Nolan Rome: Better Access to Information is the Future of Healthcare Design

Senior Vice President, WSP in the USA

photo of Nolan Rome healthcare lead USA WSP

What are the key trends in the US health market?

Around 95% of our work is for the private sector and of that figure, around 60% of projects are for the not-for-profit sector.

Affordable care, which was introduced in 2010, has had quite an impact on the way in which the market works because there are tax incentives for providing a model of community healthcare with an emphasis on patient satisfaction and accountability.

Healthcare providers need to demonstrate certain levels of performance, including energy efficiency.  As building services consultants we can help healthcare centres operate more efficiently, which helps them to access this support. The focus on patient satisfaction and the onus on providers to operate their facilities efficiently means we’re building a smaller volume of higher quality facilities.

What have been some of your most memorable projects and why? 

Dell Children’s Medical Center (Austin, Texas) involved working with a sophisticated client which was eager to challenge our design team.  We helped to achieve a LEED Platinum certification for the scheme. The Dell Medical School at the University of Texas at Austin is a complex scheme that is still in construction with the same owners team. Creating these 21st century facilities is a privilege.


Dell Children’s Medical Center of Central Texas

What is the next big thing in healthcare design, and how is WSP facilitating this?  

Giving patients and medical staff better access to information is the future. We are developing wearable technology that can track patients’ movements and gather diagnostic data. This is a big step forwards in terms of empowering patients to take more control over their healthcare. For example, a child typically stays in Great Ormond Street Hospital for 90 days. Wearable devices could help free up children so that they spend less time on the ward. This kind of technology could also benefit elderly patients who need to be monitored for long periods.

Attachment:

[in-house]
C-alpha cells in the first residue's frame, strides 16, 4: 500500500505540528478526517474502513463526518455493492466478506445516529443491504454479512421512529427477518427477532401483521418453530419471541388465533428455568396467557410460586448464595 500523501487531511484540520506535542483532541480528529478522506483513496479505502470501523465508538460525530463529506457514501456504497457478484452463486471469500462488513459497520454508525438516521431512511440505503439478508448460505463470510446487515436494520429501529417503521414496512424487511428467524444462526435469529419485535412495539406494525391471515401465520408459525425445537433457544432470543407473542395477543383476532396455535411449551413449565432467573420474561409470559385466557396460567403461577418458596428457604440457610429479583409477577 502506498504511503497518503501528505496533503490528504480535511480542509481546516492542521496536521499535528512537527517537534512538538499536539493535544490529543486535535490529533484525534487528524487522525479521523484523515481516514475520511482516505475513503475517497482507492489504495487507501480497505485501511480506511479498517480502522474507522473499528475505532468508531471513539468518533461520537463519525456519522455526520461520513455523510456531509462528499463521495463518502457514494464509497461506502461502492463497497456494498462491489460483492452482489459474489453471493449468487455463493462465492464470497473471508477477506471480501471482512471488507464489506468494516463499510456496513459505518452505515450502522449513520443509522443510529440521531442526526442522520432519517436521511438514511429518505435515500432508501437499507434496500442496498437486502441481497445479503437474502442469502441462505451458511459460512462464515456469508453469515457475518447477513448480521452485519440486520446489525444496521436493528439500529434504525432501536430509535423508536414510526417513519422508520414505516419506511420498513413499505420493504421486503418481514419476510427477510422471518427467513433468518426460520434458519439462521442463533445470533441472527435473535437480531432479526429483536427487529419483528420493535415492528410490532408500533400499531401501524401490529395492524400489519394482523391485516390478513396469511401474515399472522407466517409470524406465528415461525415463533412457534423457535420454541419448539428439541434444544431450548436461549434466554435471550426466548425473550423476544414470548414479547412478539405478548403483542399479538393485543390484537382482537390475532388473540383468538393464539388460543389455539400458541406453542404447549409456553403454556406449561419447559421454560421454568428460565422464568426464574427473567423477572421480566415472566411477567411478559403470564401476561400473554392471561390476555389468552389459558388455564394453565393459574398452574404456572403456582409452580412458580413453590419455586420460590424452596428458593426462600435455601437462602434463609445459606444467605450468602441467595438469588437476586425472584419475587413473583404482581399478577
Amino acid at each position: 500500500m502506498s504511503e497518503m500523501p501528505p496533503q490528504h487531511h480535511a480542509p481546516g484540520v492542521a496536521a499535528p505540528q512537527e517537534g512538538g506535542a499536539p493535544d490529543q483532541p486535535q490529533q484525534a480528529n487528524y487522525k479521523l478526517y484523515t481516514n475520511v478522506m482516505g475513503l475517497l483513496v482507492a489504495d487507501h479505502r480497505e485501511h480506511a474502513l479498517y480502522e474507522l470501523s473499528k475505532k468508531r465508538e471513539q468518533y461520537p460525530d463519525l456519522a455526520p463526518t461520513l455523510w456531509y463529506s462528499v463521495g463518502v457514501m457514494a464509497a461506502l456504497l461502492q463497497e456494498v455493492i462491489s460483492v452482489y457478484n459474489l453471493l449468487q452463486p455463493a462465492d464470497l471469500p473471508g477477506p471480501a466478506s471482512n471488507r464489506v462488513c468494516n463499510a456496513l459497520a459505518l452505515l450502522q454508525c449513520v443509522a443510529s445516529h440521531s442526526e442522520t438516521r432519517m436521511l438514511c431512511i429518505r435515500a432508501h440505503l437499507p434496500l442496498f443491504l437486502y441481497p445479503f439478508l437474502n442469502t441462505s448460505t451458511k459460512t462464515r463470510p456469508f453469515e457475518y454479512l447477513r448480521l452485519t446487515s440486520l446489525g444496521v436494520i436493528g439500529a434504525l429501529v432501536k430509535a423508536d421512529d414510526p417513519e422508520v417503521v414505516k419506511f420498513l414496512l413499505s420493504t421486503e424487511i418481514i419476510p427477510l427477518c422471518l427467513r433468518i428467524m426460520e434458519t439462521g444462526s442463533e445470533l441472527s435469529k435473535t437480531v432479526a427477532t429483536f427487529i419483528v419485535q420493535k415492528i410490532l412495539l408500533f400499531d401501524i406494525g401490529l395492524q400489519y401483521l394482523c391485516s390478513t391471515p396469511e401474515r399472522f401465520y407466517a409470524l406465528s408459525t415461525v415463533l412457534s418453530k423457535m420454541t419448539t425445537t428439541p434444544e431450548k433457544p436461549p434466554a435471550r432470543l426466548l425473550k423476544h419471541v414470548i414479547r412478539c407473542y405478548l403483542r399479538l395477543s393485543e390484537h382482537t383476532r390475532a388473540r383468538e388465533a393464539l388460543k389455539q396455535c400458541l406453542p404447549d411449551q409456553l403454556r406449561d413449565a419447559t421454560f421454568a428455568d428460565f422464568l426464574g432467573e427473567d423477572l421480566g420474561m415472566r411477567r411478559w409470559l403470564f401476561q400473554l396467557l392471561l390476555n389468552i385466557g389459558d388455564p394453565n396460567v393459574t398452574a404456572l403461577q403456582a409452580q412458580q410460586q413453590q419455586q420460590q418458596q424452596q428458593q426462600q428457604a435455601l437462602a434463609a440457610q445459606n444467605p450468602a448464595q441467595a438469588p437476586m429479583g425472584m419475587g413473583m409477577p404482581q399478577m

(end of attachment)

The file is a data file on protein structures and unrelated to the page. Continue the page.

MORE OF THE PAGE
Another area we are looking at is ‘advance logic’ – creating systems that can anticipate, for example, a room’s energy requirements and respond accordingly. Our aim is to take a leading role in the sector with the development of these new technologies.

Healthcare Engineering Projects - Baylor Charles A. Sammons Cancer Cente

Baylor Charles A. Sammons Cancer Center

What do you see as your key role at WSP?

I’m a project manager. I get the right people in the right place to deliver a project that achieves its full potential. At heart, I’m still an engineer and enjoy the design process from inception to construction completion.  I’ll always find the time to contribute to plant design.

Mentoring is another important aspect of my job. As a team, we work shoulder to shoulder with a flat management structure. By working alongside my co-workers, I can help develop their project management and technical skills.

What aspect of working in healthcare do you enjoy most? 

Collaborating with a very wide variety of people and seeing the results of our work. As we work with many clients on a repeat basis, we’re getting to see buildings post-occupancy and can evaluate the long term performance of the systems we’ve designed.

What are your top three healthcare innovations created by WSP?

Our central plant recovery systems contribute hugely to buildings’ efficient use of energy. Other key innovations include improved infection control systems, and creating buildings with better, more efficient, space use.


Baylor Scott & White Medical Centre

What do you do when you’re not at work?

I travel all over the world with my work and love exploring the countries I visit. I love to camp with my young son, as well as hike, and cycle.

If you could have a super power, what would it be?

X-ray vision to see into things.

If you could be a piece of hospital equipment, what would you be?

An MRI scanner!

If you worked in a hospital, what role would best suit you?

A facilities engineer!


Dell Seton Medical Center at the University of Texas

About Nolan 

An architectural engineer by training, Nolan is a practice leader in WSP’s healthcare team in the US. Although much of his time is devoted to project coordination, Nolan remains a passionate ‘hands-on’ engineer and continues to design mechanical systems including central energy plants.

Nolan has spent most of his career in the healthcare sector and thrives on the diversity within the sector and the wide variety of people he meets. After graduating from the University of Texas at Austin in 1999, he joined engineering consultant ccrd, which was acquired by WSP in 2014. Key recent projects include Dell Children’s Medical Center, which was the first hospital in the world to achieve Leadership in Energy & Environmental Design (LEED) Platinum Certification and Phoenix Children’s Hospital.

With a keen interest in outdoor pursuits from camping to cycling, Nolan also enjoys mentoring junior colleagues. In 2012, Nolan was named by the US weekly Engineering News-Record (ENR) as one of the country’s ‘top 40 engineers under 40’.

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